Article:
I was nursing Louella the other day before bed and starting thinking about how different our childhoods are/were.
As a product of the 1980's, I joke about being part of the 'junk' generation. I think it was the first batch of kids that sort of had everything. New Nike kicks every few months, every room with a colour TV/VCR's/endless Disney VHS's, collectables were 'the' thing (POGS, Pokemon, rocks/gems, TY beanie babies, Polly Pockets, Silly Putty, Goosebumps, Furby, Littlest Pet Shop, Tamagotchi's, sparkle Bonne Bell lip glosses, MP3s from Napster, and on!). It was a generation of disposable, it was more, more, more. I remember being spoon fed toy and junk food commercials all day. I even remember a Chucky Cheese commercial on my Land Before Time VHS before the movie ads.
What really got me thinking about all of this was my 'junk TV' obsession. There is legitimately always some fluffy reality TV show on in the background. Honestly, with everything going on in the real world on a global scale, with the non stop news coverage with horrific headlines every day, pressures of self employment, some mental health stuff I have been dealing with postpartum, I am completely disinterested in watching 'deep' or 'downer' TV shows. I can't follow plots (I have to take a break from Game of Thrones due to this) and I can't invest in characters that might kick it. I just want fluff. Trashy TV. Light. Silly. Give me a couple drunk housewives on a vacation with one liners and throwing glasses. All while I wash dishes or try to get puke out of my hair without actually having to commit to a shower.
My love of junk TV started young. It was the 1990's and it was the golden age of after school TV: Full House, Family Matters, Home Improvement, Saved by the Bell, Zena, Fresh Prince of Bel Air, Boy Meets World, Sabrina the Teenage Witch. Don't even get me started with ABC's Friday night line up!
Of course we were also blissfuly detached from the effect food had on our bodies and lifestyle. Whose school lunch wasn't packed full of Gushers, Dunkaroo's, Fruit Roll Ups, Kraft Lunchables. No nutritional value, just fun packaging, artificial flavouring and a catchy tag line. We lived on Post sugar cereals, KD, Hot Dogs, Sloppy Joe's, grilled cheese. No wonder melted cheese is such a comfort to me on low days.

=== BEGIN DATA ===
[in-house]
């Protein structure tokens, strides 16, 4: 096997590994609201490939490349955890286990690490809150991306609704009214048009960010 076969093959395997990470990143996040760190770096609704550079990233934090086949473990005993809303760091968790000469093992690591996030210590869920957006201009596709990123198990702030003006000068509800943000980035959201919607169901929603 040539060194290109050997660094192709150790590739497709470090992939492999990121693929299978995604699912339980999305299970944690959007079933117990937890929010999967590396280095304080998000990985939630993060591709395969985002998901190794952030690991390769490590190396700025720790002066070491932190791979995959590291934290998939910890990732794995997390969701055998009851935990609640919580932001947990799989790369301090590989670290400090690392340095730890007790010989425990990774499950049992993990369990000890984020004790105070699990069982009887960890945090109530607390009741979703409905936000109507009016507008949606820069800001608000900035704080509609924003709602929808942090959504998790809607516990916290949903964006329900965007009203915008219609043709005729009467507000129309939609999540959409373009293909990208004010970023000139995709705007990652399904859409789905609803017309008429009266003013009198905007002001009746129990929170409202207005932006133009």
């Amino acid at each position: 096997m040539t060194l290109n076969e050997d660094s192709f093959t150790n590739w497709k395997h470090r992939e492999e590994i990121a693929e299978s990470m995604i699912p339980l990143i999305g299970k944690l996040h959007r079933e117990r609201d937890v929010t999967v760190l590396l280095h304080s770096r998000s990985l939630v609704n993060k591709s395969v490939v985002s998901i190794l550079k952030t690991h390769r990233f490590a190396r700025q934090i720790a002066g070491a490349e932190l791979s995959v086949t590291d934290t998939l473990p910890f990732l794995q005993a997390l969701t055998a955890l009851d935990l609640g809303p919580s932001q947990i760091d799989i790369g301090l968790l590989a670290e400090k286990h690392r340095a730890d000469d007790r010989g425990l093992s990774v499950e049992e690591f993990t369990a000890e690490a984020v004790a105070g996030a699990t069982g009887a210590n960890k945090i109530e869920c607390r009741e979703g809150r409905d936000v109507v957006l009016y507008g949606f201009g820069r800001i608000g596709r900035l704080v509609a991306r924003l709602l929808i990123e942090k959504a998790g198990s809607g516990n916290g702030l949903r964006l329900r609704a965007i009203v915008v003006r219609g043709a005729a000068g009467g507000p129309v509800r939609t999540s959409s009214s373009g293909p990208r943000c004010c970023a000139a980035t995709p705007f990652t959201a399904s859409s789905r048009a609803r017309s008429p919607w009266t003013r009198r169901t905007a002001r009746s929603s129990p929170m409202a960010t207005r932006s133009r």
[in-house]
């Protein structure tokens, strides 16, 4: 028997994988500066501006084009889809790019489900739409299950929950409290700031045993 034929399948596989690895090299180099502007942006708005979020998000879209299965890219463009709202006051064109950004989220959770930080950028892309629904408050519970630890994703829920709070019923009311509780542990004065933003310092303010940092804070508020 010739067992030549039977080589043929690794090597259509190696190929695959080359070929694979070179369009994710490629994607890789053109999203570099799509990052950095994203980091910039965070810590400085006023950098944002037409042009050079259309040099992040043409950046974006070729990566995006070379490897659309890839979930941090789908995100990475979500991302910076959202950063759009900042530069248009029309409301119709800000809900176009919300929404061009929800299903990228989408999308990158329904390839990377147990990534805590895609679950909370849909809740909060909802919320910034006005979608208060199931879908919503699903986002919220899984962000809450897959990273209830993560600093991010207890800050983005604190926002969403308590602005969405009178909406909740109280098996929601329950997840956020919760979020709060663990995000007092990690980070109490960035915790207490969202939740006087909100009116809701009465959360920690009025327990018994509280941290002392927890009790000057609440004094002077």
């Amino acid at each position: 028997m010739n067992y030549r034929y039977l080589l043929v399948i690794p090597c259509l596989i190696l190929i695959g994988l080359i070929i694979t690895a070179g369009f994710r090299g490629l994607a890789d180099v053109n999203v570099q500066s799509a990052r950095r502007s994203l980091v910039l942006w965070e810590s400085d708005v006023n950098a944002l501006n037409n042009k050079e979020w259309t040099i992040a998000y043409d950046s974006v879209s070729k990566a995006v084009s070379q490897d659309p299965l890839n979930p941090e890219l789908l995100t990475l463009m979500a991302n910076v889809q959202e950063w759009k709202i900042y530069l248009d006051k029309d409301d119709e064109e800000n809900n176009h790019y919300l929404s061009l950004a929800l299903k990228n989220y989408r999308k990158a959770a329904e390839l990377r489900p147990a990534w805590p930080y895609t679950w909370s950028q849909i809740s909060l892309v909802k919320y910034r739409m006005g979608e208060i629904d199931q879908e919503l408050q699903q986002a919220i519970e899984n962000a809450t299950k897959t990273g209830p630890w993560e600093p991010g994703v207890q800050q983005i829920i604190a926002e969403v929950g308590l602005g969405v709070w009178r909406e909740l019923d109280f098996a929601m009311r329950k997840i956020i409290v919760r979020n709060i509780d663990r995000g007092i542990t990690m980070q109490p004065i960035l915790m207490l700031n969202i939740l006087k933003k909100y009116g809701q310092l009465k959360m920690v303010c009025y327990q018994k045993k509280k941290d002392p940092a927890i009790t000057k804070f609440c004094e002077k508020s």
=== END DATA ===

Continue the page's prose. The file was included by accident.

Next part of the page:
All this said, we were also the generation that left our homes at 8am and played outside with the neighbourhood kids until we were called in for dinner. We rollerbladed, biked, skate boarded, "Skip-It'd", scooted, and ran, ran, ran all over town. We didn't have handheld devices and weren't connected 24/7. We had to call home phones to arrange play dates, or walk across the street and knock on the door. We climbed trees and our parents had no idea what we were up to for hours.
There's a shift now and I feel it stronger now as a new parent. I like to think our kids will be exposed to some of that good old 'junk' we were raised on. But, more of us make our own baby food. Have our own vegetable garden. Some of us returned to cloth diapers. We buy fewer, better things (and often used). We know to limit screen time. We know more about developmental progress. We spank less. We know the importance of letting our kids cry (boys and girls) and asking them about their feelings. We enforce fewer gender pressures and stereotypes on them.
I love, love, loved my childhood and generation. Since becoming a mom I've had many nostalgic moments and remembered highlights of growing up that I haven't given any thought to in 20 years. Maybe we look back with rose coloured glasses, and I know it wasn't perfect, but I look around me at my generation and I'm pretty proud of how we turned out, for the most part (in spite of the Kool Aid).